Any of you guys played Bios: Genesis? I was looking back through Chris Farrell's instagram and he thinks very highly of it. I'm hit or miss on Eklund but I generally want to like all of his games since the topic is so creative.
nope. Picked up Pax Renaissance but not looked at it yet. I'd also be interested in others thoughts, though at a guess this one will past many by. Hadn't looked at Chris's Instagram before, good find. I used to read his blog occasionally but he doesn't really update it much any more. Tin Goose looks interesting.
Thanks for the heads-up about Chris Farrell's Instagram, which is very good.
I have played (and enjoyed) all of Phil's games since High Frontier. The dice-chucking games (Greenland and Neanderthal) are probably my least favourite but I was excited about Bios:Genesis nevertheless, because it looked like a more nuanced, complex evolution of that format. I read the rules several times and tried a 4-player Vassal learning game (using the beginner rules). We ended up abandoning the game early because it didn't feel like we had many decisions to make and the procedural nature of the turn structure was tiresome. The rulebook is a horrorshow, naturally, but that's not the only problem. The other issue, for me, is that the subject matter is much more speculative than Phil's other games (even HF). The way the terminology is used (e.g. bionts and refugia) and the "philosophy" on the likely sequence of events in early life are all pretty personal to Phil.... at least as far as I can tell, and I am a medical science academic, so I'm relatively well-educated in molecular biology.
Playing Pax Porf taught me loads about Mexican history, above and beyond Phil's kooky political outlook. Same goes with physics in High Frontier. But beyond being thought-provoking, I'm not sure that this game can really teach us anything concrete. Maybe that sounds po-faced, but personally I need the promise of self-improvement as a carrot to go through the pain of teaching a game like this to real-life friends.
Obviously I'm in no position to judge the game yet. It may well be better IRL than online and perhaps the beginners' game strips out a lot of the interesting decisions, but for now my hard copy is staying in its shrink wrap.
I've tried to play it but so far failed to get a full game done. I failed at parsing the rule book, but fortunately someone had put a video up online with a playthrough (seriously, I missed anywhere that it said to put cubes on the refugia to start them off).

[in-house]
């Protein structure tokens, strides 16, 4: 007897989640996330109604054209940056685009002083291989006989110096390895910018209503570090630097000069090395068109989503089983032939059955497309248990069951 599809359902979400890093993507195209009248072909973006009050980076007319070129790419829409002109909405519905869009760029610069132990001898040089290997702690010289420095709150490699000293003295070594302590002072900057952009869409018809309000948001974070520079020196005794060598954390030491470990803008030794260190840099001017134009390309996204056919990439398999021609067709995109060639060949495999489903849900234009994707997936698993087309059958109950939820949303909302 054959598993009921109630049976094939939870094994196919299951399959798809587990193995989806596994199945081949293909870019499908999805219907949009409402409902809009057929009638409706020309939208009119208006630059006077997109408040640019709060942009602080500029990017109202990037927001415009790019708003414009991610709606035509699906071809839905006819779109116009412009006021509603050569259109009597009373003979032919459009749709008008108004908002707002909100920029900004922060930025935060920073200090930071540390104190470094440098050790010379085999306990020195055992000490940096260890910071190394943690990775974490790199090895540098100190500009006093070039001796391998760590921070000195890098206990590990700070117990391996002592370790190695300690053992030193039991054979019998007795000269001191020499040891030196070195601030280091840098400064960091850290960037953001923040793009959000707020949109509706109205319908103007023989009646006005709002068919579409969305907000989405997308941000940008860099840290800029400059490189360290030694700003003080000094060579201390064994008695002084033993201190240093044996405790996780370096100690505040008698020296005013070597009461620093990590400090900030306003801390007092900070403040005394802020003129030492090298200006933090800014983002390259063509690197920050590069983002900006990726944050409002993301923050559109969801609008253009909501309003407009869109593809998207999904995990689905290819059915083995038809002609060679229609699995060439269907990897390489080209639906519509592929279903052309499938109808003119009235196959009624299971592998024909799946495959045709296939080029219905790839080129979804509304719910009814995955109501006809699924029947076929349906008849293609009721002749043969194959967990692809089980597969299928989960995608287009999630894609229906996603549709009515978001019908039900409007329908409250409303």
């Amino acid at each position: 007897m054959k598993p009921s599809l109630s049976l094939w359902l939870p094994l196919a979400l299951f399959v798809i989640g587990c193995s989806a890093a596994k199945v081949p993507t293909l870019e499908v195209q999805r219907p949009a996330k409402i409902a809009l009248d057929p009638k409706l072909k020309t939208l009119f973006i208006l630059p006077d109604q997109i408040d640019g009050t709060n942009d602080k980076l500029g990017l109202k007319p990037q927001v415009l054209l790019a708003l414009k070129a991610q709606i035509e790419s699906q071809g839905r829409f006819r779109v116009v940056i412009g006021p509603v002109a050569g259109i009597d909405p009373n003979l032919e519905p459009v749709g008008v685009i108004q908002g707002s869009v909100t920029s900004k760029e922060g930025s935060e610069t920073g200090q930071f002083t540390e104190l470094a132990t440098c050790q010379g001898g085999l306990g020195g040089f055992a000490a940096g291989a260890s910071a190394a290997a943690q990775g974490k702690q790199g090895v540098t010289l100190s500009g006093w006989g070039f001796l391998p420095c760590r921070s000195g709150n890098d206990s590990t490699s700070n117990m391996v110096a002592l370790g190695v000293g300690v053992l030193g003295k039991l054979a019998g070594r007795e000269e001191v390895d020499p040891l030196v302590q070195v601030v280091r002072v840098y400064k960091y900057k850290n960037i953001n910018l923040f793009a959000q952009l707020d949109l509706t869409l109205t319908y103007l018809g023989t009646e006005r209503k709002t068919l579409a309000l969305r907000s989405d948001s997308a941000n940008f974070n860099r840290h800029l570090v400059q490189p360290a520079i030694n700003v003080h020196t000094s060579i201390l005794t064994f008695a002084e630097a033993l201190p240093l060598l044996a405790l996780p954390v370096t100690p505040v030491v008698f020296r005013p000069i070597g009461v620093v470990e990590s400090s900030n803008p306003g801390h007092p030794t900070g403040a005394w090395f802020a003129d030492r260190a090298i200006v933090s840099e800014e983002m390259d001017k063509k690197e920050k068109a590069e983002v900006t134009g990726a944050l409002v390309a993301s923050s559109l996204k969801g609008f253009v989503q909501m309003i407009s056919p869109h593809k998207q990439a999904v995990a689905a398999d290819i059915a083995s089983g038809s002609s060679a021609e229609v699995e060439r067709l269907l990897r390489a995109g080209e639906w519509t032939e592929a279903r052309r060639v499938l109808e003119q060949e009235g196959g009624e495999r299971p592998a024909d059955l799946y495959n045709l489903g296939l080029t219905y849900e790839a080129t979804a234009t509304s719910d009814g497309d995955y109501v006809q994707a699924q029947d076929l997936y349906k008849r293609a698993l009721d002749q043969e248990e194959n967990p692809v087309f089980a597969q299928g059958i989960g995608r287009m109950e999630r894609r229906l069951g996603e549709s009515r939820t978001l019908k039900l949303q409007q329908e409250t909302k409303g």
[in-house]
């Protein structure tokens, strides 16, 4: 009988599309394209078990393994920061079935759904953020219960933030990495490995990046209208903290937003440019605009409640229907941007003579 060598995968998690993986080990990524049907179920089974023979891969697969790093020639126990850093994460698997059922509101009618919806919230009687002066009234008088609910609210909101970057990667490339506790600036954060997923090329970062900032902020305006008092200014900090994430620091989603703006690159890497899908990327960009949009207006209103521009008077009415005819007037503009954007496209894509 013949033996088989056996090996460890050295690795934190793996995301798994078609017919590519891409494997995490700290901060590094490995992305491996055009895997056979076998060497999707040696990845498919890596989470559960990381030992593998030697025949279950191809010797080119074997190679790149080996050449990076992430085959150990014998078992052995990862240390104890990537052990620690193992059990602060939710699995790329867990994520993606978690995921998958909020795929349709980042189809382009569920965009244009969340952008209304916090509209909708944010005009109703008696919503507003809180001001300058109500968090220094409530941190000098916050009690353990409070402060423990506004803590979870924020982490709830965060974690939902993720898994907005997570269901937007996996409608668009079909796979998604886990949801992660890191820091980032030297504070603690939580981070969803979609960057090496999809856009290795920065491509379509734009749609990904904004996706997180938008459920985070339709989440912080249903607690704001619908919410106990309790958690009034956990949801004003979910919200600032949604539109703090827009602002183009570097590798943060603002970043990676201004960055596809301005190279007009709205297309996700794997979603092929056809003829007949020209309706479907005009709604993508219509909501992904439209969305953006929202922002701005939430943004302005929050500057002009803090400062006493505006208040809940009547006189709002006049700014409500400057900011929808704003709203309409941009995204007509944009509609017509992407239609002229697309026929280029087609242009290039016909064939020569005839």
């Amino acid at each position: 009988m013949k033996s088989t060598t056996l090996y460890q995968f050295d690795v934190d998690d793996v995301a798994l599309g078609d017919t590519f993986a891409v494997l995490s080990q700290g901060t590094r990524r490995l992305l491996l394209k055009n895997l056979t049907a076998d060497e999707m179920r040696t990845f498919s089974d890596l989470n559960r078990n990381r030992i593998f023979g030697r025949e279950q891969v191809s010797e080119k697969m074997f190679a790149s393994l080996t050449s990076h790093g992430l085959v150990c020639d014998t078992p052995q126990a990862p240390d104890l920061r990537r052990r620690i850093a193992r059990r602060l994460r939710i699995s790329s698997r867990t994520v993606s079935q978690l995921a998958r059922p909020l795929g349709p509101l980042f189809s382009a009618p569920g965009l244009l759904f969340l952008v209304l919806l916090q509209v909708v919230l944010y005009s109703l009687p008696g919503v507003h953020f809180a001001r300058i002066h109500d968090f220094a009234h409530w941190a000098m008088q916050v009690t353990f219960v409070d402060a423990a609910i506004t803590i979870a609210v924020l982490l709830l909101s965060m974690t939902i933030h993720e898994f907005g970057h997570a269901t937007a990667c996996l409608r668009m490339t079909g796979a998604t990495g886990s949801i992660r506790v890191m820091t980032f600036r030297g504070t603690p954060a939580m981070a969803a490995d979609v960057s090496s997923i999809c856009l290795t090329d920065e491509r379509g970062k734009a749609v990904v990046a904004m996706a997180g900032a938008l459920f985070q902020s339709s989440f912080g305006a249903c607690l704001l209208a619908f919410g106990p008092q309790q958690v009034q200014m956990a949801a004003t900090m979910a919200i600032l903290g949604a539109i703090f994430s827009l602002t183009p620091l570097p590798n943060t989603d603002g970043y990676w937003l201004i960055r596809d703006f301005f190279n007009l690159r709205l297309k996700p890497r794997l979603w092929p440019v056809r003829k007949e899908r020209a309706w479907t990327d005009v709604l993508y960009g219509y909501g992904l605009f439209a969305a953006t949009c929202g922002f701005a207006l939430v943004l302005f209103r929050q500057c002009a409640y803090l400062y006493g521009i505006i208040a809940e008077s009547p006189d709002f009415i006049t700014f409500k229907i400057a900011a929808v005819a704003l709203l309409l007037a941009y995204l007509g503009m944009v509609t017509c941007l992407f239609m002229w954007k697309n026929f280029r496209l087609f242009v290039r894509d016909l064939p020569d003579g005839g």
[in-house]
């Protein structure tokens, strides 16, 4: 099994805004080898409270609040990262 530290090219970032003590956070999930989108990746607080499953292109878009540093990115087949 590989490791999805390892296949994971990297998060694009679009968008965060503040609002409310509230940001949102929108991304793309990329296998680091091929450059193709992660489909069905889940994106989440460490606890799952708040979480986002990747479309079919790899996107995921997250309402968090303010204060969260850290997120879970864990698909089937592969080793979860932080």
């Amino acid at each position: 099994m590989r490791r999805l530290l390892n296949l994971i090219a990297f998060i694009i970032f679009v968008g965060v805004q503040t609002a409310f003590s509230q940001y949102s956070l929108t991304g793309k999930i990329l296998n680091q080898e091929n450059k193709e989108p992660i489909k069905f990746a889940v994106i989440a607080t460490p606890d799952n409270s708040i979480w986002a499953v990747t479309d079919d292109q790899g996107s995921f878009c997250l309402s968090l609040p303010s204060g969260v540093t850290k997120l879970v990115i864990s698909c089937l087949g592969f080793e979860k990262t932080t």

Right now I feel like I should stick with Neanderthal, and come back to this one later.
I check his Twitter feed occasionally, I've added his Instagram account as well. I didn't always agree with his conclusions, but at least he produced well written reviews that transcended the usual regurgitation of the rules and showed that you know, he actually played the game he was talking about.
As far as Bios: Genesis....the rules are pretty dense looking; its like reading an article in Scientific American. I'll be trying PAX RENAISSANCE next week.
Hijacking this to ask: I have people coming over and a bios: megafauna copy that is sitting on my shelf for years unplayed. I read the rules several times and am rereading it today, think I got it. Will I be able to teach them without a solo playthrough? Any advice/resources?
I don't think the rules are all that tricky. Hardest bit is to get the order of actions for catastrophes and climate change right. But just in case, Ricky Royal (Box of Delights) has a good solo playthrough on BGG/youtube. If you watch a few rounds of that you'll be sorted.
I just don't care enough about the theme in Bios: Genesis to invest the time required to learn this game using Phil Eklund's standard lengthy rule set. It feels too much like work, rather than fun. The entry level for his earlier release, Bios Megafauna, is about as much as I care to experience for evolutionary gaming. I do still love Pax Porfiriana, however, since I'm a fan its chaotic historical period. I'd probably enjoy Pax Renaissance, but, I haven't done anything to learn more about it. I passed on the other recent releases.
i tend to think with Eklund games you need a group that really dig the theme he's pitching for a specific game. I got a lot of plays of Pax Porfirana in as a PhD student and quite a few of High Frontier, however since then I have struggled to find people he like his style. I expect i'll play renaissance a few times but I am probably getting off the Eklund train for a while, or at least until he releases something that really drags me back on.